Mahabharata of Krishna-Dwaipayana Vyasa Bk. 3 Pt. 1 eBook

Krishna Dwaipayana Vyasa
This eBook from the Gutenberg Project consists of approximately 454 pages of information about Mahabharata of Krishna-Dwaipayana Vyasa Bk. 3 Pt. 1.

SECTION X

“Dhritarashtra said, ’O Muni of profound wisdom, it is even as thou sayest!  I know it well as do all these kings!  Indeed, what thou considerest to be beneficial for the Kurus was pointed out to me, O Muni, by Vidura and Bhishma and Drona.  And, if I deserve thy favour, and if thou hast kindness for the Kurus, do thou exhort my wicked son Duryodhana!’

“Vyasa said, ’O king, after having seen the Pandava brothers, here cometh the holy Rishi Maitreya, with the desire of seeing us.  That mighty Rishi, O king, will admonish thy son for the welfare of this race.  And, O Kauravya, what he adviseth must be followed undoubtingly, for if what he recommendeth is not done, the sage will curse thy son in anger.’”

Vaisampayana continued, “Saying this, Vyasa departed, and Maitreya made his appearance.  And the king with his son respectfully received that way-worn chief of Munis, with offerings of the Arghya and other rites.  And king Dhritarashtra, the son of Amvika, in words of respect thus addressed the sage, ’O holy one, hath journey from the Kuru-jangala been a pleasant one?  Are those heroes, the five Pandavas living happily?  Do those bulls of the Kuru race intend to stay out their time?  Will the brotherly affection of the Kauravas ever be impaired?’

“Maitreya said, ’Setting out on a pilgrimage to the different shrines, I arrived at Kuru-jangala, and there I unexpectedly saw Yudhishthira the just in the woods of Kamyaka.  And, O exalted one, many Munis had come there to behold the high-souled Yudhishthira, dwelling in an ascetic asylum, clad in deer-skin and wearing matted locks.  It was there, O king of kings, that I heard of the grave error committed by thy sons and the calamity and terrible danger arisen from dice that had overtaken them.  Therefore, it is that I have come to thee, for the good of the Kauravas, since, O exalted one, my affection is great for thee and I am delighted with thee!  O king, it is not fit that thy sons should on any account quarrel with one another, thyself and Bhishma living.  Thou art, O king, the stake at which bulls are tied (in treading cord), and thou art competent to punish and reward!  Why dost thou overlook then this great evil that is about to overtake all?  And, O descendant of the Kurus, for those wrongs that have been perpetrated in thy court, which are even like the acts of wretched outcasts, thou art not well-thought amongst the ascetics!’”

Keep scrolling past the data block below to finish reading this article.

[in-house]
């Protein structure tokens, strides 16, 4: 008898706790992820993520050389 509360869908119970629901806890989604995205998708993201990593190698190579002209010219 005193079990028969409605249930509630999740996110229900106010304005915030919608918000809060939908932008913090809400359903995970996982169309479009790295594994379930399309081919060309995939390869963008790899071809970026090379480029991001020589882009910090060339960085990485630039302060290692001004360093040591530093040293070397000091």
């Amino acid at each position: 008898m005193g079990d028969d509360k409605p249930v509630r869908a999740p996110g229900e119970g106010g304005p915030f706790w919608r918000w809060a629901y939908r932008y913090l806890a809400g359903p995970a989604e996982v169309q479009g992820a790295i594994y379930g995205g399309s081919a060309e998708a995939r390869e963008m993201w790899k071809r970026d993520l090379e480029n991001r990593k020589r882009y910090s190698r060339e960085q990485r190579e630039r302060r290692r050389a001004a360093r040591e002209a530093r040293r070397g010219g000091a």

Vaisampayana continued, “Then turning to the wrathful prince Duryodhana, the illustrious Rishi Maitreya addressed him in these soft words, ’O mighty-armed Duryodhana, O best of all eloquent men, O illustrious one, give heed unto the words I utter for my good!  O king, seek not to quarrel with the Pandavas!  And, O bull among men, compass thou thy own good as also of the Pandavas, of the Kurus and of the world!  All those tigers among men are heroes of high prowess in war, gifted with the

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Mahabharata of Krishna-Dwaipayana Vyasa Bk. 3 Pt. 1 from Project Gutenberg. Public domain.
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